An Analysis of the Impact of Business Networks on Technology Development: Using Agent-Based Modeling

An Analysis of the Impact of Business Networks on Technology Development: Using Agent-Based Modeling

Maryam Ebrahimi (Azad University, Iran)
DOI: 10.4018/978-1-5225-7086-8.ch002

Abstract

This chapter proposes an agent-based model (ABM) of business networking at the level of an industry involving two technology products and populated with technology-based firms. Since technology-based companies trade technologies as products, the concept of new technology development (NTD) is generalized to the new product development. In ABM, each agent represents a small and medium-sized enterprise (SME) which might develop one technology based on some features including perceived value of the technology, perceived ability of NTD, and business network. By defining agents as being the current companies along with the new entrants, one can analyze the effect of the policy of “improving the entry of new companies into the industry” with and without business networking. The results of ABM demonstrated that business networking enhances the number of SMEs with the ability to develop new technologies, especially in a case where the number of new entrants is high.
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Introduction

Today, as the business of having the technologies traded is vastly expanding, many firms, particularly technology-based ones, are dealing with the issues associated with new technologies themselves as well as their trading affairs. In such a business field, companies try to offer their developed packages of technologies in terms of products to be sold or licensed to several buyers, so as to maximize the gained profit. Technology firms are looking for technology trading partners to which they can establish long-lasting partnerships (Nawaz, 2012). Being defined as “know how” to manufacture and sell a needed product or service, technology is made up of three major components: the product technology which refers to the existing set of ideas within the product, process technology which refers to the required ideas for the product to be produced, and management technology that refers to managerial procedures undertaken to have the product sold (Capon & Glazer, 1987). Since technology-based companies trade know how as a product, the concept of the development of new technology in this study is generalized to the new product development (NPD).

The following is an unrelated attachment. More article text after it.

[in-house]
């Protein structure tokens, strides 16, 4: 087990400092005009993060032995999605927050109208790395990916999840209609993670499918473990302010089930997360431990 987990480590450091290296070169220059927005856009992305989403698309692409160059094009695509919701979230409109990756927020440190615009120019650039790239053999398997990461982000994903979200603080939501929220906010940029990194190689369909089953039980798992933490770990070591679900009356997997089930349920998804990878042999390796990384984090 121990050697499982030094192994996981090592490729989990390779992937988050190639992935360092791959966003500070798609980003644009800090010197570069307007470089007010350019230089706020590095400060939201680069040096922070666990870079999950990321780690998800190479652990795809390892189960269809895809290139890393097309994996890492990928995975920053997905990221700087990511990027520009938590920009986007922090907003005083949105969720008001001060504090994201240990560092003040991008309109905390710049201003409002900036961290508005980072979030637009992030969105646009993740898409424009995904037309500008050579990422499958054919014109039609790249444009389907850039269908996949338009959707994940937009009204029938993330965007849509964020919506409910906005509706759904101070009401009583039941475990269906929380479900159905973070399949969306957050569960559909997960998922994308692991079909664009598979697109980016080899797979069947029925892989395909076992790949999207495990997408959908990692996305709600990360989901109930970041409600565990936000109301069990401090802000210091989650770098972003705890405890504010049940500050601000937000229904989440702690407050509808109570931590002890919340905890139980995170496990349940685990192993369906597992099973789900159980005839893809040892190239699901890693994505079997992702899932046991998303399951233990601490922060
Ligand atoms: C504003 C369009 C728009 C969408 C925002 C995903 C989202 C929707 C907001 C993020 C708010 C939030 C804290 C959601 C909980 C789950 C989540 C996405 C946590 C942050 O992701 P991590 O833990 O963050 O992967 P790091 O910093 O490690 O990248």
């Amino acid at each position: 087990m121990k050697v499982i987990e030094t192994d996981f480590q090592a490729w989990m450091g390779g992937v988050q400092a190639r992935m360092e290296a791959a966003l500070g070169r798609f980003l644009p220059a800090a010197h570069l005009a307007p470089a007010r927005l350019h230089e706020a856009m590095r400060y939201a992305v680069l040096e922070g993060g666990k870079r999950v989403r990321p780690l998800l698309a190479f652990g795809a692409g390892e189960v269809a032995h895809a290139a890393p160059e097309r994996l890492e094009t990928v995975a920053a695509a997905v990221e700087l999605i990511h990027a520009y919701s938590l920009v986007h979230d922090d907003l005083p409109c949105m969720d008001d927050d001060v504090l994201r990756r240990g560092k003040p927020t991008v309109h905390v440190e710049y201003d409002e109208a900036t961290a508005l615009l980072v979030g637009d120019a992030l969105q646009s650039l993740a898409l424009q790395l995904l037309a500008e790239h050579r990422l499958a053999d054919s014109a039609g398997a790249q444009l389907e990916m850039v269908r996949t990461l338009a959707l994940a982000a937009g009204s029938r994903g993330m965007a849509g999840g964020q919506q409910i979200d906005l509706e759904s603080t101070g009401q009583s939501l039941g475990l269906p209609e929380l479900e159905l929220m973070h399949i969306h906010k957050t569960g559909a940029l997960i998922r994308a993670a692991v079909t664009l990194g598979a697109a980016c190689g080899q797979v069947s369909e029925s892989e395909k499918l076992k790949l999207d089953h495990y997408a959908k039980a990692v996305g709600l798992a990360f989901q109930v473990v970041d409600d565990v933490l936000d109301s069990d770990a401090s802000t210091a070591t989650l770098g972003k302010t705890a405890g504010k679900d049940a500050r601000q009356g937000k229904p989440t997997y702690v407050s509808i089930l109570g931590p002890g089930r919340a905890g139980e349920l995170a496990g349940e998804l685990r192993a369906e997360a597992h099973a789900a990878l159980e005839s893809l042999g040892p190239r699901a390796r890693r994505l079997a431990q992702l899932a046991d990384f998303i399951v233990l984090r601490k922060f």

Recently, as an important feature of technology-based firms, new technology development (NTD) is highly recognized; this is well represented in the continuous reduction witnessed in the technologies’ life cycles along with the increasing rate of customer demands over time. However, considering their limitations in terms of technical and financial facilities, small and medium-sized enterprises (SMEs) have difficulties for getting involved in NTD (Ale Ebrahim et al., 2010). Krishnaswamy et al. (2014) suggested the technological innovations to be a leading cause for new product development and introduction of new products, so as they can give rise to the markets for such products and contribute to SMEs’ growth. Accordingly, one can see stable, well-conceived, and well-organized innovation networks to bring many advantages to SMEs. However, once opened up to cooperate with their stakeholders, SMEs make the road to long-lasting competitive advantages (Iturrioz et al., 2015).

Making SMEs specialized in multiple fields (e.g. fostering alliances, supply chain value, and the exploitation of the partners’ strengths), networking is seen to be of a high value for SMEs (Negrusa et al., 2014). In a supply chain, networking may be made up of different partners from suppliers, manufacturers, distributors, retailers, and customers; such a mix of partners within a network may add to the complexity of the network. Definition of the prime processes together with the associated partners represents the key point in the course of analyzing a supply chain network made up of SMEs. Min and Zhou (2002) declared the following partners to comprise a supply chain: 1) primary partners by which they referred to strategic business units (SBU); and 2) secondary partners referring to resource providers. The companies of today are seen to be more focused on the core competencies leaving other resources to be outsourced from other partners. Business networking, however, can be seen as an extension to the core competencies.

In this study, in order to show the role of business networking in NTD, agent-based modeling (ABM) is adapted; it is a relatively new approach toward having complex systems of interacting autonomous agents modeled. Utilizing ABM, one can simulate a huge set of goal-oriented, interacting agents which represent actual actors in a business network. Agents are SMEs classified into existing companies and new entrants with their behaviors being associated with: factors affecting technology development or NPD, cost-benefit analysis which is undertaken to refine the ideas, budget as a key resource especially in SMEs, and business networking. The level of analysis in this research is the industry in an Asian developing country with its main purpose being to study the impact of business networking on the number of developed technologies within two circumstances: a market with a limited number of new entrants, and a market with a higher number of new entrants. In order to model and simulate the system under study, NetLogo was used to implement ABM.

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